Reparations organization ADOS held its second annual conference from Oct. 8 to Oct. 9 at historically Black Simmons College of Kentucky in Louisville. While the event appeared to be well attended, judging from video footage posted on Twitter by ADOS co-founder Yvette Carnell, one person who was not in attendance was ADOS co-founder, Antonio Moore.
Moore skipped the event, reportedly due to an issue with dental work, and no longer lists #ADOS on his Twitter bio. He also does not seem to have posted anything about the conference except for one retweet on Oct. 9.
“He’s been healing from his dental work as he’s said on his recent YouTube shows and was not able to make it to this year’s conference unfortunately! Nonetheless, @tonetalks was definitely was felt in spirit!” the ADOS Advocacy Foundation tweeted.
ADOS stands for American Descendants of Slavery, a controversial movement that was launched in 2016 by political analyst Carnell and attorney Moore.
The 2021 conference included several workshops with guest speakers, according to its website. Simmons College President Dr. Kevin Cosby, who also serves as senior pastor of St. Stephen Church, was scheduled to lead a workshop on “Black Institutions & The Case of the ADOS Advocacy.” Also listed on the program was “Black Descendants of Tribal Freedmen Fight For Justice” with Marilyn Vann, president of the Descendants of Freedmen of Five Tribes Association; and “America’s Delinquent Promissory Note” with NAACP board member Kathy Egland.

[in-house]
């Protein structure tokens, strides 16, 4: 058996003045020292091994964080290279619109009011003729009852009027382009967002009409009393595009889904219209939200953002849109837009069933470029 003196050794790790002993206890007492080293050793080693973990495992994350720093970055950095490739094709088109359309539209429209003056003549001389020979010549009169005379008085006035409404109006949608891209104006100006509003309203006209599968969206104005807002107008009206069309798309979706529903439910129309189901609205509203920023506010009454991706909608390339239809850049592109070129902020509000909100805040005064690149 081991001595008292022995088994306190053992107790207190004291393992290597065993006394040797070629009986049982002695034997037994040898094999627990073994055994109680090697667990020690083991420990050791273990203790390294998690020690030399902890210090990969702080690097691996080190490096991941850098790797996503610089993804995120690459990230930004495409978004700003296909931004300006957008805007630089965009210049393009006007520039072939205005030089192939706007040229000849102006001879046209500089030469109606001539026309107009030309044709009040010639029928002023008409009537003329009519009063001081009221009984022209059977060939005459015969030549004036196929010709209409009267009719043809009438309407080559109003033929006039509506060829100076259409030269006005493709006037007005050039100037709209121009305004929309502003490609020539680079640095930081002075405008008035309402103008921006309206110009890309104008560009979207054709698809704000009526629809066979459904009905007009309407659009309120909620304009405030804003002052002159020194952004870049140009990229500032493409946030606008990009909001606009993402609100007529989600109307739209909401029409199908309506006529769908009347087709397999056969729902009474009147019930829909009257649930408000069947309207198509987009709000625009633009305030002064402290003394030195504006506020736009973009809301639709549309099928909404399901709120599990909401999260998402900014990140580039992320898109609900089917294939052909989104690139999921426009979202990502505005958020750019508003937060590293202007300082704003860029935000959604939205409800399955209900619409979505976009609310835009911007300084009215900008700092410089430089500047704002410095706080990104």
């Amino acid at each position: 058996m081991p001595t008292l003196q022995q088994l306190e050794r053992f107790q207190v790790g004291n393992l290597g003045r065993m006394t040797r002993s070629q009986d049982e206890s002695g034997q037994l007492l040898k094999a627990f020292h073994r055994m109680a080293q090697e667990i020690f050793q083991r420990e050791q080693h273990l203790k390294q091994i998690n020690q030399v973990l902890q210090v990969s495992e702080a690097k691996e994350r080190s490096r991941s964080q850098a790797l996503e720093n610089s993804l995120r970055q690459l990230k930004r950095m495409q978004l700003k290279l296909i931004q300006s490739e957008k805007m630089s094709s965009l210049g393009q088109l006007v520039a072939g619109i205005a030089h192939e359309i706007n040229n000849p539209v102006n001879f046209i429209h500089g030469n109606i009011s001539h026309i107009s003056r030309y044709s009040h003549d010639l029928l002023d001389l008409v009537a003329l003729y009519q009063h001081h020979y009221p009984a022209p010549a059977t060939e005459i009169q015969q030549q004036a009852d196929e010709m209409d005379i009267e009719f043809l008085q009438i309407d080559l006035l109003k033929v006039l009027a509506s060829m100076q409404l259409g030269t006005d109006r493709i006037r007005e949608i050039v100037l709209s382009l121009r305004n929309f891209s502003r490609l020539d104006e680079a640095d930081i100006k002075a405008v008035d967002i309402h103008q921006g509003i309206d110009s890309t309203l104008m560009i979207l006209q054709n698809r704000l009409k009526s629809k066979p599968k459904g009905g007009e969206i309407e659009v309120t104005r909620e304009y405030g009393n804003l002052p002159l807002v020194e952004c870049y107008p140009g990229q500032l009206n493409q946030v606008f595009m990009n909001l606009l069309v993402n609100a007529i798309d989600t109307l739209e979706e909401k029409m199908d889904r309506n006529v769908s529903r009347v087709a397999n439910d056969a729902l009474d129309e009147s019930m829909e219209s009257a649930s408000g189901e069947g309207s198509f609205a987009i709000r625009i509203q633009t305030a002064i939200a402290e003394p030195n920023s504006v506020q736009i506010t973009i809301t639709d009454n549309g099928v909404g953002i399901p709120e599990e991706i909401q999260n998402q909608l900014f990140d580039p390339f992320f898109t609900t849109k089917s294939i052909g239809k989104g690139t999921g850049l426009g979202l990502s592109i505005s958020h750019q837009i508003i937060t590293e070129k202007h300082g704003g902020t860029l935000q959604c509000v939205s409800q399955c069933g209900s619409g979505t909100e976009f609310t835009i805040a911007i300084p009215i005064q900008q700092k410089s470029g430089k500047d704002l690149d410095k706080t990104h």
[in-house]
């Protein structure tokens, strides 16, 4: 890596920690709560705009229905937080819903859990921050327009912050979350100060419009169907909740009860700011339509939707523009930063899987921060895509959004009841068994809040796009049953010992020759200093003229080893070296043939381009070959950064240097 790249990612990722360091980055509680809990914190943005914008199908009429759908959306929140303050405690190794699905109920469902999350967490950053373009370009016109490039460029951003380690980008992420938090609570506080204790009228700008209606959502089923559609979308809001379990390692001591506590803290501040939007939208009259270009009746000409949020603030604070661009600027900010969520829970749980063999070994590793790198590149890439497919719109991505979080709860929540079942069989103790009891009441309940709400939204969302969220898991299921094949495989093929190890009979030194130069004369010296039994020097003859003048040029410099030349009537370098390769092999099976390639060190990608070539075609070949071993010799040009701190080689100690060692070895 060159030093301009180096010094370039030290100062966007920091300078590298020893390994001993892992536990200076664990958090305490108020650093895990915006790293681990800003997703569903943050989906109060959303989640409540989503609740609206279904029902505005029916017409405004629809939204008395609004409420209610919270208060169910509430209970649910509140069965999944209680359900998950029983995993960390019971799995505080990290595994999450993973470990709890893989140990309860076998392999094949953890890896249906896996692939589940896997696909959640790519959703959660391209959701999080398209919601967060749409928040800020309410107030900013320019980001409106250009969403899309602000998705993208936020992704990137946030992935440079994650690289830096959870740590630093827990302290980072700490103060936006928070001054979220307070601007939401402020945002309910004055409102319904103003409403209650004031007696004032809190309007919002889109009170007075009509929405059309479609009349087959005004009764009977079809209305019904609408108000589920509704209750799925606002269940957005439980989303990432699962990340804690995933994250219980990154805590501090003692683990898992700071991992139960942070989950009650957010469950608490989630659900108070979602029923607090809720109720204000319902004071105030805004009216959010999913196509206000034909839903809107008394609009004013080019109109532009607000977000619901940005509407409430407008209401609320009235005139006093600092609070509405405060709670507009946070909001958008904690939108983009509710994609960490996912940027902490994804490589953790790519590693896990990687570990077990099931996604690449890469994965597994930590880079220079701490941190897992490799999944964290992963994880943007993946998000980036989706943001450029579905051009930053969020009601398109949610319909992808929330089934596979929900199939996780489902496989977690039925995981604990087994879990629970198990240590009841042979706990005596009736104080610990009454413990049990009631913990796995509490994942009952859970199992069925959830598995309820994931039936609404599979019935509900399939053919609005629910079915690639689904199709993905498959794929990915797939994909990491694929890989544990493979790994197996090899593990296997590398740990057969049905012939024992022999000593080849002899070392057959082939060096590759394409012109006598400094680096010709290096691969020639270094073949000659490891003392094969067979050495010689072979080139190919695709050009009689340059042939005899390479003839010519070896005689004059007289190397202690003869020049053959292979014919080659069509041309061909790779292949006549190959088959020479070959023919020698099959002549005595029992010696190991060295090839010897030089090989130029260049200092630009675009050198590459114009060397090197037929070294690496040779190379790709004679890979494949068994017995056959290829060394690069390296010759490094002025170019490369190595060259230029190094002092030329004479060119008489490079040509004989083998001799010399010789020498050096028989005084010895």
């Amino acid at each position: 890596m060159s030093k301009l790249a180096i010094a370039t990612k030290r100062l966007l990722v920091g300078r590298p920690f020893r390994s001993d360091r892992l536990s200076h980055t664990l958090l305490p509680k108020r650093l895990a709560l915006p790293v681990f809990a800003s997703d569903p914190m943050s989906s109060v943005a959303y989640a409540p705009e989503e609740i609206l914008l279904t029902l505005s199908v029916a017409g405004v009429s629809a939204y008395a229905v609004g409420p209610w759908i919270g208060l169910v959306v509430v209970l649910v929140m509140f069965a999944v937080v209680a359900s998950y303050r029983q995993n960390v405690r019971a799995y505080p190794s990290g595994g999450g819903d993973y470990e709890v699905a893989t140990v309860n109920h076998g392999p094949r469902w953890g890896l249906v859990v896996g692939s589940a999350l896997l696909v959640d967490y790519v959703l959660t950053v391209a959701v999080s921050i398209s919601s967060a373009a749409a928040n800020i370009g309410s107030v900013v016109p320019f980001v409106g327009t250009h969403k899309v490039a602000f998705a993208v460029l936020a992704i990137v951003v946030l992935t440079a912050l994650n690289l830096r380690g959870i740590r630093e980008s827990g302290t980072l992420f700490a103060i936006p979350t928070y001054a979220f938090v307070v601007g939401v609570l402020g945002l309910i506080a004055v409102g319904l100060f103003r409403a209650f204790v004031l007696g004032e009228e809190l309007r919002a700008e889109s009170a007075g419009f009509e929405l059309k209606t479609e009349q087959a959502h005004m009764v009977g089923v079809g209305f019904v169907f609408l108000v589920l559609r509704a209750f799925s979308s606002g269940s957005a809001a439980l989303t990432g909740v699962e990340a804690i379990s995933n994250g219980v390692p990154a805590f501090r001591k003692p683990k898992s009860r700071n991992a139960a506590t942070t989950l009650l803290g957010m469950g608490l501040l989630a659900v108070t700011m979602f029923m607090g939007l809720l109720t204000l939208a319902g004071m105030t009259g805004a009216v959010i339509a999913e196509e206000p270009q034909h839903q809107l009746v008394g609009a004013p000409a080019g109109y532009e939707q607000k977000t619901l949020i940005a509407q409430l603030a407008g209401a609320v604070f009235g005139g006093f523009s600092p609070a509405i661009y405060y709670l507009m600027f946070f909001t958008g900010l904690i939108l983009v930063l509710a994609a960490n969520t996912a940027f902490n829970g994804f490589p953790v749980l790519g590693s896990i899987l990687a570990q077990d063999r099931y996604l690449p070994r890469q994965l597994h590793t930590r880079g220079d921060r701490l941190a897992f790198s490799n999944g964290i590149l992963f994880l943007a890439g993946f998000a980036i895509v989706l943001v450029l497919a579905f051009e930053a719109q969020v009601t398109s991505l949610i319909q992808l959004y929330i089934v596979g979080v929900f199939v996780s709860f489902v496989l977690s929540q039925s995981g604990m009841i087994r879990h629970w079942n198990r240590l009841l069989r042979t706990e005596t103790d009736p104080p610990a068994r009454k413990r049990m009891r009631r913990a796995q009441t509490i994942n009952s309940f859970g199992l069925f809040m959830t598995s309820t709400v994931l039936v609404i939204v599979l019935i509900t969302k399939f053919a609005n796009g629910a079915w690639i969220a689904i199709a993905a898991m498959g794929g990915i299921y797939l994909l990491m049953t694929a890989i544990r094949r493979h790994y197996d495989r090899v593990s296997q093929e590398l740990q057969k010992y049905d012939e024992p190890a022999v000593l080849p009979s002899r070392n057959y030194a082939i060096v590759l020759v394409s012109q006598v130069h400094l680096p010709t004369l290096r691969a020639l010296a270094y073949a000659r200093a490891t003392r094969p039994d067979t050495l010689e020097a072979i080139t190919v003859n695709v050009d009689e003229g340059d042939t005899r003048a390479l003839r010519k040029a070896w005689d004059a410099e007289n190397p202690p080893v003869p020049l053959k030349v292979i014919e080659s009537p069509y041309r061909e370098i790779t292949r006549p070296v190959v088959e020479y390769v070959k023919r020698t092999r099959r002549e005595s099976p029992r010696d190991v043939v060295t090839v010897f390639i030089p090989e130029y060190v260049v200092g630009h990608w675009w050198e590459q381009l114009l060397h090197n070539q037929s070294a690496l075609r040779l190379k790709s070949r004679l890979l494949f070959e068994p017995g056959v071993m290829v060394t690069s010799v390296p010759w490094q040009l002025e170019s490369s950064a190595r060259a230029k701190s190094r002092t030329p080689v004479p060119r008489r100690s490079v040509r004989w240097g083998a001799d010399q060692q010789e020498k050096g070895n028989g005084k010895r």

The keynote speech was “Genealogical Trees Do Not Flourish Amongst Slaves” by Tamara Lanier, who sued Harvard University over portraits of enslaved people that were on display at the university. In March 2021, a judge dismissed the suit.
The conference also included a movie premiere of the first official documentary of the ADOS Advocacy Foundation.
The conference was held in person and virtually.
Carnell tweeted about the conference and expansion of ADOS, “Training on how the #ADOS Advocacy Foundation is building state branches & chapters.”
Many praised the conference online. Vandal @iamvandal617 tweeted, “The policy agenda ain’t gonna write itself.”
The inaugural ADOS Conference took place Oct. 4 to Oct. 5, 2019, and attracted some 2,000 attendees to Saint Stephen Baptist Church and Simmons College of Kentucky, one of 107 historically Black colleges and universities (HBCUs) in the U.S. The conference was canceled in 2020 due to the covid-19 pandemic.
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